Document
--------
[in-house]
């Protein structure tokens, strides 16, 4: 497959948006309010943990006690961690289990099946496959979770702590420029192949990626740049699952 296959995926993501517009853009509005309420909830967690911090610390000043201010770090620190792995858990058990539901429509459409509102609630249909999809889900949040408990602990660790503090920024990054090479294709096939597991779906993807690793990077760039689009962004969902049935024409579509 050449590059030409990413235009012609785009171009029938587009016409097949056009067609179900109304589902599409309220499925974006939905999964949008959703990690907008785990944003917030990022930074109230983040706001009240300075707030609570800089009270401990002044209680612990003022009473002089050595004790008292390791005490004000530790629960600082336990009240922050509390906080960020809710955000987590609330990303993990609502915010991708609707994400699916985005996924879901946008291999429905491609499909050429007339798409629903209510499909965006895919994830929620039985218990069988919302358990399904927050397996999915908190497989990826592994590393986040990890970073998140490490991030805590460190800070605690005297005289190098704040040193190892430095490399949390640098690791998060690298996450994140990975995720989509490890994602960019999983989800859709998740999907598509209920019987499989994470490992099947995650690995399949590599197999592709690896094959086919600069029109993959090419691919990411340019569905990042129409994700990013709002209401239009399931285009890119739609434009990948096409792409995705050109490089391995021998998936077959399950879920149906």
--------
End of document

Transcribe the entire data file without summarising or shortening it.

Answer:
[in-house]
């Protein structure tokens, strides 16, 4: 497959948006309010943990006690961690289990099946496959979770702590420029192949990626740049699952 296959995926993501517009853009509005309420909830967690911090610390000043201010770090620190792995858990058990539901429509459409509102609630249909999809889900949040408990602990660790503090920024990054090479294709096939597991779906993807690793990077760039689009962004969902049935024409579509 050449590059030409990413235009012609785009171009029938587009016409097949056009067609179900109304589902599409309220499925974006939905999964949008959703990690907008785990944003917030990022930074109230983040706001009240300075707030609570800089009270401990002044209680612990003022009473002089050595004790008292390791005490004000530790629960600082336990009240922050509390906080960020809710955000987590609330990303993990609502915010991708609707994400699916985005996924879901946008291999429905491609499909050429007339798409629903209510499909965006895919994830929620039985218990069988919302358990399904927050397996999915908190497989990826592994590393986040990890970073998140490490991030805590460190800070605690005297005289190098704040040193190892430095490399949390640098690791998060690298996450994140990975995720989509490890994602960019999983989800859709998740999907598509209920019987499989994470490992099947995650690995399949590599197999592709690896094959086919600069029109993959090419691919990411340019569905990042129409994700990013709002209401239009399931285009890119739609434009990948096409792409995705050109490089391995021998998936077959399950879920149906």